Psalm 119:105, states, “Your word is a lamp to my feet and a light to my path”.  God’s Word is like a lamp.  Not like my antique electric table lamp, but like a small, portable oil lamp, the preferred technology of millions for millennia.  In Scripture, the concept of light is used as an analogy for truth and righteousness.  By contrast, darkness is used as an analogy for lies and wickedness.  How then, is God’s Word, the Bible, like a lamp for my path?


The first thing to remember is that it is portable.  I don’t just mean that you can carry a copy, although that is great.  That was something that most folks in human history couldn’t do, up to the years following the invention of the printing press.  Certainly, they could not at the time that this psalm was composed.  Instead of that, what I mean is that the Word of God can be carried in the human mind.  Jesus’ temptation by Satan in Matthew 4, demonstrates this very idea.  Jesus didn’t have a copy of the Torah in His robe pocket, and most likely He never owned a copy of it at all during His ministry years.  With no hesitation, he quoted Deuteronomy from memory three times, when confronted by the devil.  The truth was portable, in His mind.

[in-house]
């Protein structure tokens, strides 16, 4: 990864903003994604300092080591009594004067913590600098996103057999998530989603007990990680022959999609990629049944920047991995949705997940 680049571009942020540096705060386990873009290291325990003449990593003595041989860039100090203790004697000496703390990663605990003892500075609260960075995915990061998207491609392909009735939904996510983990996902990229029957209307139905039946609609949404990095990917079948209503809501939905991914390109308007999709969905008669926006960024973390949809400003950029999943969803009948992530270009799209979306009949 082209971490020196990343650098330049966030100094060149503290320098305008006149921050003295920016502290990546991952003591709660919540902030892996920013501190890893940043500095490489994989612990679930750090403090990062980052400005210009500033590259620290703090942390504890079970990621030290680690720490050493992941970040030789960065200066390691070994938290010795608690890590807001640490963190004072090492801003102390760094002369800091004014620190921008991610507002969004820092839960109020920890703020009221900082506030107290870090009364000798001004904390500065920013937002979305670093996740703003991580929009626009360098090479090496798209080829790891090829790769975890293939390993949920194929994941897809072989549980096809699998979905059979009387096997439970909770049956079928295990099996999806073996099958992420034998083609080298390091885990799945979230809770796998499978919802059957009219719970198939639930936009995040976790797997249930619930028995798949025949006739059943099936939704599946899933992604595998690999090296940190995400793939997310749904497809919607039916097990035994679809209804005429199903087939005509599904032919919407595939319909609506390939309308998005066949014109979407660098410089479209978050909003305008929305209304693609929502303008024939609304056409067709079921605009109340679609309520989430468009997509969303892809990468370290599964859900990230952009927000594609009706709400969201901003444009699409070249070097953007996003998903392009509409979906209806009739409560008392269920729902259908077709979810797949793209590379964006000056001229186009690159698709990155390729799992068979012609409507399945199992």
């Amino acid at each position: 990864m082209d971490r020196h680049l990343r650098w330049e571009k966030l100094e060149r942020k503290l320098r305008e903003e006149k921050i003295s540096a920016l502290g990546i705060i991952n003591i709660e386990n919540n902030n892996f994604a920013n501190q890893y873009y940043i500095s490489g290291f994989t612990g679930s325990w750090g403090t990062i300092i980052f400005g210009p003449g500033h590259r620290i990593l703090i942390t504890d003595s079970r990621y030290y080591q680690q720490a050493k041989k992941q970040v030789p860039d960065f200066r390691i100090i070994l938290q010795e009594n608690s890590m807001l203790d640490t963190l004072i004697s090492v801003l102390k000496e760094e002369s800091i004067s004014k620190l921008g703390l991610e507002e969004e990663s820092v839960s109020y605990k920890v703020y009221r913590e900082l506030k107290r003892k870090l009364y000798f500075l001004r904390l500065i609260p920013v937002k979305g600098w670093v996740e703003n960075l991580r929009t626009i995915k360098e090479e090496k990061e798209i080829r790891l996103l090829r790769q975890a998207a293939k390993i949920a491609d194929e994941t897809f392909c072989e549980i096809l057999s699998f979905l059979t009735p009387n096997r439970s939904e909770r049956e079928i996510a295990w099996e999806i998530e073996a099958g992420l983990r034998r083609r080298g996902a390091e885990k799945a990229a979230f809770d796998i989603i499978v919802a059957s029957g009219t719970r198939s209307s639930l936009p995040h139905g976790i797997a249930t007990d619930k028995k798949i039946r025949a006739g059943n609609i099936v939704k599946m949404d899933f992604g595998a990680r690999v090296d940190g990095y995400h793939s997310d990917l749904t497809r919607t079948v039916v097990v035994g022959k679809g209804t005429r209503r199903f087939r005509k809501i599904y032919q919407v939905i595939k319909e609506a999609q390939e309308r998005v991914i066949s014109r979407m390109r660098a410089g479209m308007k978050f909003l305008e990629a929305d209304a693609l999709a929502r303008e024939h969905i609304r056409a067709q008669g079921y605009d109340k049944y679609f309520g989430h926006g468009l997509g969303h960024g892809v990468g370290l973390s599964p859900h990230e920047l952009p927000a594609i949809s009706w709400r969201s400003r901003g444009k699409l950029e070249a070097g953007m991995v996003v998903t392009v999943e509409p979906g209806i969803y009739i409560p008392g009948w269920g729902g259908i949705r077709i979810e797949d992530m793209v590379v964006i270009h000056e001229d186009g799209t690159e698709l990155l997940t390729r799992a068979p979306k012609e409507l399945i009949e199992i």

Maybe the more important feature is that the lamp provided limited, but sufficient, light for someone walking an unfamiliar path on a dark night.  While it is true that a lamp doesn’t provide thousands of lumens worth of light, or a beam that can shine for two hundred yards, it will give you a good idea of where not to put your next footstep, if you are paying attention to its light.  God’s Word is designed to give you sufficient light, sufficient truth and a sufficient picture of righteousness to guide your daily decisions forward safely, in a way that pleases God.